ISSN: 2589-9333
CID: 5448002

The association of inflammatory markers in pregnant women with COVID-19 disease severity [Meeting Abstract]

Wei, Lili S.; Trostle, Megan E.; Limaye, Meghana A.; Friedman, Steven; Penfield, Christina A.; Roman, Ashley S.
ISSN: 0002-9378
CID: 5242512

Association of SARS-CoV-2 placental histopathology findings with maternal-fetal comorbidities and severity of COVID-19 hypoxia

Meyer, Jessica A; Roman, Ashley S; Limaye, Meghana; Grossman, Tracy B; Flaifel, Abdallah; Vaz, Michelle J; Thomas, Kristen M; Penfield, Christina A
OBJECTIVE/UNASSIGNED:SARS-CoV-2 is known to impact multiple organ systems, with growing data to suggest the potential for placental infection and resultant pathology. Understanding how maternal COVID-19 disease can affect placental histopathology has been limited by small study cohorts with mild disease, review by multiple pathologists, and potential confounding by maternal-fetal comorbidities that can also influence placental findings. This study aims to identify pathologic placental findings associated with COVID-19 disease and severity, as well as to distinguish them from changes related to coexisting maternal-fetal comorbidities. METHODS/UNASSIGNED: < 0.05 considered significant. RESULTS/UNASSIGNED: = 0.01). CONCLUSION/UNASSIGNED:In pregnancies complicated by COVID-19 disease, there was a high prevalence of placental histopathologic changes identified, particularly features of maternal vascular malperfusion, which could not be attributed solely to the presence of maternal-fetal comorbidities. The significantly increased prevalence of villous trophoblast necrosis in women needing respiratory support suggests a connection to the severity of COVID-19 illness.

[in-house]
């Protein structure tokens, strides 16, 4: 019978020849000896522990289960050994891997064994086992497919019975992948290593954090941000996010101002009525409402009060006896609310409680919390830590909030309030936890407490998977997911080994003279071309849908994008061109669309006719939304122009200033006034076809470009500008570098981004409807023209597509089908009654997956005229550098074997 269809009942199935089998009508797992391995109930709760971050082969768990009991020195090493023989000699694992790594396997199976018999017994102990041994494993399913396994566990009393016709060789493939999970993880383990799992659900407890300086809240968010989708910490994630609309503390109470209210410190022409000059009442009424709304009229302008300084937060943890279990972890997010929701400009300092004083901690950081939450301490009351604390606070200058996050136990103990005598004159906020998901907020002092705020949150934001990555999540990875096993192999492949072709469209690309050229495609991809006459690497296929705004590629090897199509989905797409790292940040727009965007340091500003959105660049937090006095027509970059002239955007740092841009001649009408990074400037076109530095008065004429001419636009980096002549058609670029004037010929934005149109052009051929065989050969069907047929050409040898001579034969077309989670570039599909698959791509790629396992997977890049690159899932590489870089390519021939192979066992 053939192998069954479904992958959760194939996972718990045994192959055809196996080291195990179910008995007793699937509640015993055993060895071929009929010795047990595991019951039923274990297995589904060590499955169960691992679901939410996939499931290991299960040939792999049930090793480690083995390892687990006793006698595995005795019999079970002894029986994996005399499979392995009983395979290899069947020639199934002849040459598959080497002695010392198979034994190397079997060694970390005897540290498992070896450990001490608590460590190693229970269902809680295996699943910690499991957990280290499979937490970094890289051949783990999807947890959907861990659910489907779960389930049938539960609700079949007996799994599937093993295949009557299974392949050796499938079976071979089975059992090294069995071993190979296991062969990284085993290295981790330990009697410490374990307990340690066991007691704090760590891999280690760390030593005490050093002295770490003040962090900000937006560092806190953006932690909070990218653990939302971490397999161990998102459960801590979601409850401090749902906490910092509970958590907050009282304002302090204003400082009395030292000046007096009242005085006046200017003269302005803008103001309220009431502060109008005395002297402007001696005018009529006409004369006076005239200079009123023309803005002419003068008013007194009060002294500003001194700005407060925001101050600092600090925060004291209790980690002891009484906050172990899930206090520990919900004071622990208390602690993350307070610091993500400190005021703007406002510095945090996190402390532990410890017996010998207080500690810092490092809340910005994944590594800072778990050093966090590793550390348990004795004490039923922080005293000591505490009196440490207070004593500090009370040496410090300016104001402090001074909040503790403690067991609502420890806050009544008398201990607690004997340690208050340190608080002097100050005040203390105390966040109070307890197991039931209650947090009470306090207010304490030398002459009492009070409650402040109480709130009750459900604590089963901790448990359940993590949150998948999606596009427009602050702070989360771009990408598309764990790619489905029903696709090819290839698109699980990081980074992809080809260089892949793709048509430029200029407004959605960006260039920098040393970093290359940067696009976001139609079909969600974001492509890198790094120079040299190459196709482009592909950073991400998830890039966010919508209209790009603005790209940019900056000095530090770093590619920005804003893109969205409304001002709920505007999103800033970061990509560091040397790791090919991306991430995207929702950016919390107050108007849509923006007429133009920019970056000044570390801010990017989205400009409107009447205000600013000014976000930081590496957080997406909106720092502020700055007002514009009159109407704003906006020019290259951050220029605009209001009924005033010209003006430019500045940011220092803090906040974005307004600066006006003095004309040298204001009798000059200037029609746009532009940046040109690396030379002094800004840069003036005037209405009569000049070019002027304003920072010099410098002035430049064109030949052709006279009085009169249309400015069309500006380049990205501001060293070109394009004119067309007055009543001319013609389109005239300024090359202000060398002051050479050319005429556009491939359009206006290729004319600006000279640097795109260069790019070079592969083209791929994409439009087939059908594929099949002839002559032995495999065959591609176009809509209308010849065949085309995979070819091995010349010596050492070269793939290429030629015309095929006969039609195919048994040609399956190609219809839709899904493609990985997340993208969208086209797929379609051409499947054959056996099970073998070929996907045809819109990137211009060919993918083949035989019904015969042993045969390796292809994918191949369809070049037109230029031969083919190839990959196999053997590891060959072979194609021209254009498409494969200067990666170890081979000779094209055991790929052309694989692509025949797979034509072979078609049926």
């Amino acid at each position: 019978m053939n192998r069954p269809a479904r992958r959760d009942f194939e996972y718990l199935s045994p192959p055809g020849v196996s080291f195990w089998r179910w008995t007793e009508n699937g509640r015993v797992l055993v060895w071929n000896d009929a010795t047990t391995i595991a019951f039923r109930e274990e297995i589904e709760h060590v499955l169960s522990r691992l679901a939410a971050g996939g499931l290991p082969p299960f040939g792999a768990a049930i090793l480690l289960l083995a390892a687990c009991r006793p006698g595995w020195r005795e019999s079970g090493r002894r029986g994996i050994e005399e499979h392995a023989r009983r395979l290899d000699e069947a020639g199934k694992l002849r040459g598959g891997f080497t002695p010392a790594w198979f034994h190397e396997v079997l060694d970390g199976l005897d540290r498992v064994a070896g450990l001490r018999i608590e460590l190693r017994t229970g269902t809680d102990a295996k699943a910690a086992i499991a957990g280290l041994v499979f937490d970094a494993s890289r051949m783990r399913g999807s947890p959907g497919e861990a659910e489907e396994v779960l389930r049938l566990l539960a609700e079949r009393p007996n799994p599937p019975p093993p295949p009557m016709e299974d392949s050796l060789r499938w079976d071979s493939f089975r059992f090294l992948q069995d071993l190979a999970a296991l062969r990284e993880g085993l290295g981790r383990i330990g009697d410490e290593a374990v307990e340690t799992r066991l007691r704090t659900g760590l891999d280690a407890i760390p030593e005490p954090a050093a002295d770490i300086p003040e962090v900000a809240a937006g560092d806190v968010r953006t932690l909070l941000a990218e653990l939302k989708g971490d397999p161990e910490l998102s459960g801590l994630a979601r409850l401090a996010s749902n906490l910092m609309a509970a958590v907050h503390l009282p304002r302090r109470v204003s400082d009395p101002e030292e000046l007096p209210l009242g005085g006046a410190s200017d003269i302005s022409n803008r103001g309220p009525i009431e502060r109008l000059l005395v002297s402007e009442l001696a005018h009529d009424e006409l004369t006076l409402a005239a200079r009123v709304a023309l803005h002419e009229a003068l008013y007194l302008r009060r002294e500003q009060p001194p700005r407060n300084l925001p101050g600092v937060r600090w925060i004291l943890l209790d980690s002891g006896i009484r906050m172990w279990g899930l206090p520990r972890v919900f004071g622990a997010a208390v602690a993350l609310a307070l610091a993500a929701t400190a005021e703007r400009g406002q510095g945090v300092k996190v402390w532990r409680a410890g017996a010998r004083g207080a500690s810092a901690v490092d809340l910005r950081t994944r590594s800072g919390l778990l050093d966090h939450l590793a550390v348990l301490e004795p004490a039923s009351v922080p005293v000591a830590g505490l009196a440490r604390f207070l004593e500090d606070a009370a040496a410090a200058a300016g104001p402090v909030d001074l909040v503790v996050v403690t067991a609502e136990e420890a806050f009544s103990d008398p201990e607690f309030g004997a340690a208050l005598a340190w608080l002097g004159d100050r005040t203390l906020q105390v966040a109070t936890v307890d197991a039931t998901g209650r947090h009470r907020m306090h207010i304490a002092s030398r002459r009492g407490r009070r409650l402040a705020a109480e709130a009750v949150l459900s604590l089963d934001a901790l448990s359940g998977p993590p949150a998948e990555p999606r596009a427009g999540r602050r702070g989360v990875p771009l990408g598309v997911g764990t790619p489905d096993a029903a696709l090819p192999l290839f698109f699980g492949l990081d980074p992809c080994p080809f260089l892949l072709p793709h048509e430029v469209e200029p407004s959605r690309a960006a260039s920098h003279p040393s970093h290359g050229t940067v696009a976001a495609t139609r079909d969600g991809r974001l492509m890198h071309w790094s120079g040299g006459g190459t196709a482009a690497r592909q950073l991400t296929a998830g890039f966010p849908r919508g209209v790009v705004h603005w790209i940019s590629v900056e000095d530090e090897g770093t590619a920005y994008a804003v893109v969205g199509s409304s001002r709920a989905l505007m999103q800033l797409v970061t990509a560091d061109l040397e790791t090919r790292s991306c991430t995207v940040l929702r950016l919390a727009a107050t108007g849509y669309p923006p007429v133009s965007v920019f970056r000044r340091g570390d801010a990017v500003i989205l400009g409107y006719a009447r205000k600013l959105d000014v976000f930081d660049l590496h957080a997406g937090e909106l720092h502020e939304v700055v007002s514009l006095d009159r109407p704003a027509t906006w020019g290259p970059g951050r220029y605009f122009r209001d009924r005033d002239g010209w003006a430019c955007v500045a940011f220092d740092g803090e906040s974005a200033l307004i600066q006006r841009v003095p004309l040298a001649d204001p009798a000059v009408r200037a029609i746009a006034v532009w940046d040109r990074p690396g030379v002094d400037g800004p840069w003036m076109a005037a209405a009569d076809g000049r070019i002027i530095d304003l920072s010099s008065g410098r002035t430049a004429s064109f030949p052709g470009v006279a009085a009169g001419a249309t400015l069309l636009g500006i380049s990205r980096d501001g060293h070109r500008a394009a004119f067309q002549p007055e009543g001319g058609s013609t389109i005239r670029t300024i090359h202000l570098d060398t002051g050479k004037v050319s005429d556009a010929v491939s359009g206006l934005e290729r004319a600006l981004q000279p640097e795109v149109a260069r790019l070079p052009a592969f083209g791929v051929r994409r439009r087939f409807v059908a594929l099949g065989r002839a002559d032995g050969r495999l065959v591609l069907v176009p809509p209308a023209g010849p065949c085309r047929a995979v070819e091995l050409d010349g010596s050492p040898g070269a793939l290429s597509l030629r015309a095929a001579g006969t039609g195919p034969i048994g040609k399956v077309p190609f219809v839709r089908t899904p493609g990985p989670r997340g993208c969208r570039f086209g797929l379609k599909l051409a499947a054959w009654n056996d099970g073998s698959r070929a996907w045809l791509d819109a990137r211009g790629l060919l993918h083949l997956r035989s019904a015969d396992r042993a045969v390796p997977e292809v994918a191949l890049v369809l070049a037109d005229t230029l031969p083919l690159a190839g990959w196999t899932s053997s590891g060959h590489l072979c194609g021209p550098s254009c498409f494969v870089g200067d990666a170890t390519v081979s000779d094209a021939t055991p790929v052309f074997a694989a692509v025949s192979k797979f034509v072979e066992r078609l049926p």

PMID: 34542385
ISSN: 1476-4954
CID: 5012542

Predictors of severe and critical disease in pregnant women with SARS-CoV-2

Limaye, Meghana A; Roman, Ashley S; Trostle, Megan E; Venkatesh, Pooja; Lantigua Martinez, Meralis; Brubaker, Sara G; Chervenak, Judith; Wei, Lili S; Sahani, Parita; Grossman, Tracy B; Meyer, Jessica A; Penfield, Christina A
BACKGROUND/OBJECTIVE/UNASSIGNED:SARS-CoV-2 continues to spread widely in the US and worldwide. Pregnant women are more likely to develop severe or critical illness than their non-pregnant counterparts. Known risk factors for severe and critical disease outside of pregnancy, such as asthma, diabetes, and obesity have not been well-studied in pregnancy. We aimed to determine which clinical and pregnancy-related factors were associated with severe and critical COVID illness in pregnancy. STUDY DESIGN/UNASSIGNED: < .05. Multivariable logistic regression was performed including variables that were significantly different between groups. RESULTS/UNASSIGNED:< .01). After adjustment, history of smoking remained significantly predictive of severe/critical disease [aOR 3.84 (95% CI, 1.25-11.82)]. CONCLUSION/UNASSIGNED:Pregnant women with a history of smoking, asthma, or other respiratory condition, and COVID-19 diagnosis in the second trimester of pregnancy were more likely to develop severe/critical disease. These findings may be useful in counseling women on their individual risk of developing the severe or critical disease in pregnancy and may help determine which women are good candidates for vaccination during pregnancy.
PMID: 34470122
ISSN: 1476-4954